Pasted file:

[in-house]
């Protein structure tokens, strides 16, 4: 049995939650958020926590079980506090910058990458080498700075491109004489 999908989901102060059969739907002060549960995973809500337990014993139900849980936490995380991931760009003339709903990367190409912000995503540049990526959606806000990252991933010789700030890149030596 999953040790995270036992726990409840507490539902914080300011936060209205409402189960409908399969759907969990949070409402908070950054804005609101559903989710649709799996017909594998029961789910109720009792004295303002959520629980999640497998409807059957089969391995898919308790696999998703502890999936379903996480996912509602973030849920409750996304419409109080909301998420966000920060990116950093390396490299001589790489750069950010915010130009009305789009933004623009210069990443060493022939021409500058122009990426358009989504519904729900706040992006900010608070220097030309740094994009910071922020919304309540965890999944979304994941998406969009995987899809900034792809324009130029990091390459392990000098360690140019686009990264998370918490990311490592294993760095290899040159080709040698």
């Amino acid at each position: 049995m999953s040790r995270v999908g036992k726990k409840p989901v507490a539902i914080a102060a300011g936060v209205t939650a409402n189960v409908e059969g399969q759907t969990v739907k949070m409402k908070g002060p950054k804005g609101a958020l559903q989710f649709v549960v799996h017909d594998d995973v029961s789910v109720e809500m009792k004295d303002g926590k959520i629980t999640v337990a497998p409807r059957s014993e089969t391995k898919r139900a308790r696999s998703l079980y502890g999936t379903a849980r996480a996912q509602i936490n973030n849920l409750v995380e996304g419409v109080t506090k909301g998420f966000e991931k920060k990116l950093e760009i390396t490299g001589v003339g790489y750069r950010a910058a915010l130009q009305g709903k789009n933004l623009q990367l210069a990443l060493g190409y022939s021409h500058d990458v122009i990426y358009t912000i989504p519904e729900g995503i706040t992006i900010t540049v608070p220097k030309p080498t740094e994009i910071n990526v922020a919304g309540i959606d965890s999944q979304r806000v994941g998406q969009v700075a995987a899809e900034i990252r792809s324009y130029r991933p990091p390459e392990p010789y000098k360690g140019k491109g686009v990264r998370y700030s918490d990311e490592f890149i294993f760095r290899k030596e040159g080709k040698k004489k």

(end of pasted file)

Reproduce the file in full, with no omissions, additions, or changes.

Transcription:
[in-house]
């Protein structure tokens, strides 16, 4: 049995939650958020926590079980506090910058990458080498700075491109004489 999908989901102060059969739907002060549960995973809500337990014993139900849980936490995380991931760009003339709903990367190409912000995503540049990526959606806000990252991933010789700030890149030596 999953040790995270036992726990409840507490539902914080300011936060209205409402189960409908399969759907969990949070409402908070950054804005609101559903989710649709799996017909594998029961789910109720009792004295303002959520629980999640497998409807059957089969391995898919308790696999998703502890999936379903996480996912509602973030849920409750996304419409109080909301998420966000920060990116950093390396490299001589790489750069950010915010130009009305789009933004623009210069990443060493022939021409500058122009990426358009989504519904729900706040992006900010608070220097030309740094994009910071922020919304309540965890999944979304994941998406969009995987899809900034792809324009130029990091390459392990000098360690140019686009990264998370918490990311490592294993760095290899040159080709040698």
């Amino acid at each position: 049995m999953s040790r995270v999908g036992k726990k409840p989901v507490a539902i914080a102060a300011g936060v209205t939650a409402n189960v409908e059969g399969q759907t969990v739907k949070m409402k908070g002060p950054k804005g609101a958020l559903q989710f649709v549960v799996h017909d594998d995973v029961s789910v109720e809500m009792k004295d303002g926590k959520i629980t999640v337990a497998p409807r059957s014993e089969t391995k898919r139900a308790r696999s998703l079980y502890g999936t379903a849980r996480a996912q509602i936490n973030n849920l409750v995380e996304g419409v109080t506090k909301g998420f966000e991931k920060k990116l950093e760009i390396t490299g001589v003339g790489y750069r950010a910058a915010l130009q009305g709903k789009n933004l623009q990367l210069a990443l060493g190409y022939s021409h500058d990458v122009i990426y358009t912000i989504p519904e729900g995503i706040t992006i900010t540049v608070p220097k030309p080498t740094e994009i910071n990526v922020a919304g309540i959606d965890s999944q979304r806000v994941g998406q969009v700075a995987a899809e900034i990252r792809s324009y130029r991933p990091p390459e392990p010789y000098k360690g140019k491109g686009v990264r998370y700030s918490d990311e490592f890149i294993f760095r290899k030596e040159g080709k040698k004489k």